My first days in FYP are now only a distant memory. It seems so surreal to think about driving up to campus by myself, checking in, and moving in all alone. Sewanee was so unfamiliar. Hearing directions and looking at maps was like trying to find my way around Middle Earth. Also, meeting new people was terrifying. I have always hated making new friends. Getting to know people always seemed like a hassle. I always feel like I have nothing to say, and the fear of judgement when I do say something is overwhelming. I’m afraid I won’t fit in, or that this person or that person won’t like me, so it seems easier to just be by myself. FYP forced me to make friends with the people in my section, and others, through field trips and plenary sessions, and class time. I made more real friends in those first 10 days of college than I did in all of high school. Outside of friendships, FYP was my first college class, and the idea of having someone with a Ph.D critique my writing and monitor discussion made me break out in a cold sweat. Although, the food was not that scary, that is probably the one thing I had already come to terms with going into FYP. Almost everything about FYP from the point of view of my first day was just absolutely terrifying.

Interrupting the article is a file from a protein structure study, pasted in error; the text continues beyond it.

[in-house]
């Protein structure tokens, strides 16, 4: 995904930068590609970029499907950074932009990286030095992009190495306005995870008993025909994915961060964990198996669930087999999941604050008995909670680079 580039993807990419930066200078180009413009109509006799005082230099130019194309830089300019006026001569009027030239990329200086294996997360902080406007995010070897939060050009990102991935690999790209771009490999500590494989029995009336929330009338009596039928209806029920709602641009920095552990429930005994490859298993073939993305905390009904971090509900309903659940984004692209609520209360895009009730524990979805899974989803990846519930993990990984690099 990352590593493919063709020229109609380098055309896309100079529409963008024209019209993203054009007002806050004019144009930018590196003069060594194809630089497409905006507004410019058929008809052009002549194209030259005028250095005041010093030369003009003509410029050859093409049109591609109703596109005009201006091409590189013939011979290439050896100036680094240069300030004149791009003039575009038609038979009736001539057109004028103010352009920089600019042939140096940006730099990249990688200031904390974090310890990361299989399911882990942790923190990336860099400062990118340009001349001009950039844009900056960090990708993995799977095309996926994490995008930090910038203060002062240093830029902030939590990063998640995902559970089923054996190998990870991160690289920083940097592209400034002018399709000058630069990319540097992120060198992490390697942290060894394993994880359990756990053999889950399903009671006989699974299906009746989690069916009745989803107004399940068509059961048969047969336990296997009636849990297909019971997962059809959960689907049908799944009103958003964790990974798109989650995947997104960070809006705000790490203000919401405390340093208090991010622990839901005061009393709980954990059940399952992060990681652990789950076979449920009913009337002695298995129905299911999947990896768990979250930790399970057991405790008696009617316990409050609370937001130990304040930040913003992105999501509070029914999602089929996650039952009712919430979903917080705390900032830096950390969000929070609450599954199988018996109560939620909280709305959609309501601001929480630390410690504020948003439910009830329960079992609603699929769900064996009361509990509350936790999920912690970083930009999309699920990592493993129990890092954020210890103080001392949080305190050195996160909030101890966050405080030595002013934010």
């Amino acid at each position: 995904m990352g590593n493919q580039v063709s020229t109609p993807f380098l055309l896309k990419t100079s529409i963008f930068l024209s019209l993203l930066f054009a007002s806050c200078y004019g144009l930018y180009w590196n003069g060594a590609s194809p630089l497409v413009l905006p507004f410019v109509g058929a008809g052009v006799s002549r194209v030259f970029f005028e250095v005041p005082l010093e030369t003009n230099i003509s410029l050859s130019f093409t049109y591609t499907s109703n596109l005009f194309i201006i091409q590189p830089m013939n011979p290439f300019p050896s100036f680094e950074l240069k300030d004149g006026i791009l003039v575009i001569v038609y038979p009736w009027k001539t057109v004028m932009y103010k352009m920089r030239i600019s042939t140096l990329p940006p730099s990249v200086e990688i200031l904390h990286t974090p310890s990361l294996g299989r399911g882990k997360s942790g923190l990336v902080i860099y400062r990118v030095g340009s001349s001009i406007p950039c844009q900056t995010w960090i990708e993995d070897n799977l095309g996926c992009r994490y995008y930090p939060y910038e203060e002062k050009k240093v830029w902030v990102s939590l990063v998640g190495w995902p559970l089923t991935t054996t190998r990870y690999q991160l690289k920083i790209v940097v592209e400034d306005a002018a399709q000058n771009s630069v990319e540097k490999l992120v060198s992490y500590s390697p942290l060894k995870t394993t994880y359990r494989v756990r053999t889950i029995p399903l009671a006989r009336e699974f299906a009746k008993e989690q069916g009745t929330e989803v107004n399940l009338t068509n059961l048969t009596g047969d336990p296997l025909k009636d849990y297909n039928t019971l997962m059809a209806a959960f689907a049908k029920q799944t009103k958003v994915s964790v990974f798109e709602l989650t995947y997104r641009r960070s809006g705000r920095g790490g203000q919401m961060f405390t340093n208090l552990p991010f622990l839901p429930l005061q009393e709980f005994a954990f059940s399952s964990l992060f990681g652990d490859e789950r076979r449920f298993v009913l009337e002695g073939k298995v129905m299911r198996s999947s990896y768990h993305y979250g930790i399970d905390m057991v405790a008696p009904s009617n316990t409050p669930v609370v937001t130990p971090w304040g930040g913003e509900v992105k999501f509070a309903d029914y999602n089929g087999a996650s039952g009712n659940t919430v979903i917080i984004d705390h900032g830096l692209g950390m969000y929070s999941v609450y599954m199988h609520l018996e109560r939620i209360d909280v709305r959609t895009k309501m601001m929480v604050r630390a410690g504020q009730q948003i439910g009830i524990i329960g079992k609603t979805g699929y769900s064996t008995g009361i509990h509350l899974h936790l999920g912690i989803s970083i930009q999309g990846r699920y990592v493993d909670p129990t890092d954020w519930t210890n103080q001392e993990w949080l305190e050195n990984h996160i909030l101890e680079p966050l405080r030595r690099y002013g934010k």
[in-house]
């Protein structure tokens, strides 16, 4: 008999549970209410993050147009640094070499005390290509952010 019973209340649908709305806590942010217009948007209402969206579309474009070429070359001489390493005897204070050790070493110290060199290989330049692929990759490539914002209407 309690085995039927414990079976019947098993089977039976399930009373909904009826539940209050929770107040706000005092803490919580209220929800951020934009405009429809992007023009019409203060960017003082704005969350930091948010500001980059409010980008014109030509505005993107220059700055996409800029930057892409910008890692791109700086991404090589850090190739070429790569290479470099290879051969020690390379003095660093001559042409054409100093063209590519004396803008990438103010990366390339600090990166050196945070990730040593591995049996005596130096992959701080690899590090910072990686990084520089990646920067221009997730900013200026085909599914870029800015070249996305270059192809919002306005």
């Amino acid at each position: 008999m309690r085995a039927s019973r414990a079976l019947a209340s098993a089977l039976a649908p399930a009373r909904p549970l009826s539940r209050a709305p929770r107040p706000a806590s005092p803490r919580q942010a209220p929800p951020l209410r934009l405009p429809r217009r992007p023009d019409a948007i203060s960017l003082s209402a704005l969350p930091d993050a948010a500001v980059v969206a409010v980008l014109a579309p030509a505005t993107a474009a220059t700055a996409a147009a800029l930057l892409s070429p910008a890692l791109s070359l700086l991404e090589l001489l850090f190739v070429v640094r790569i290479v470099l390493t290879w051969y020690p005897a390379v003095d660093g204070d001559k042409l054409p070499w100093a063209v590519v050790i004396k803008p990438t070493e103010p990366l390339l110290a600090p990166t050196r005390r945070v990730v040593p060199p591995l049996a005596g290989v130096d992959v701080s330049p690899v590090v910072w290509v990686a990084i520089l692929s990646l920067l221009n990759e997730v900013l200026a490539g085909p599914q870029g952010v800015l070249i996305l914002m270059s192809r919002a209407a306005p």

Now, FYP, this university, my friends, sports, classes, and other extracurriculars aren’t scary. I’ve more than settled in here. I have routines, which is nice because I am a creature of habit. I’m getting to know all of my professor and then some. We are four weeks into school and I’m confident that I can make it through this semester at least. My first tests have come and gone, I’m keeping up with all my work, and I am not much less afraid to meet new people. Lacrosse has really helped me get out there and meet some awesome guys. Rush events and other greek life experiences have also led to me meeting new people. FYP deserves the credit for my new-found willingness to go out. It forced me to face my fear and make new friends. In a more literal sense, FYP has moved more from feeling like I was still in high school, as I felt during the immersion period, to being what I expected college to be like. As opposed to class all day every day, FYP meets once a week for 3 hours. We lead our own discussions, with little prompting from Professor Summers, and we are sent out into the world expected to have our work done by the time we end up in class the next week. I enjoy the freedom and flexibility that exist in our current FYP state. FYP, and college in general has taught me to be more responsible. It is the student’s job to keep up with assignments and study and be prepared. Professors rarely nudge students unless they come asking for help. I had never realized how normal it would feel to be out on my own at this age before FYP. It seems natural for me to be living on my own at this point. I feel mature enough to be in this microcosm without parental supervision. Finally, as FYP comes to a close, I feel comfortable, and brave, and tired. It has worn down on me through these past 5 and a half weeks.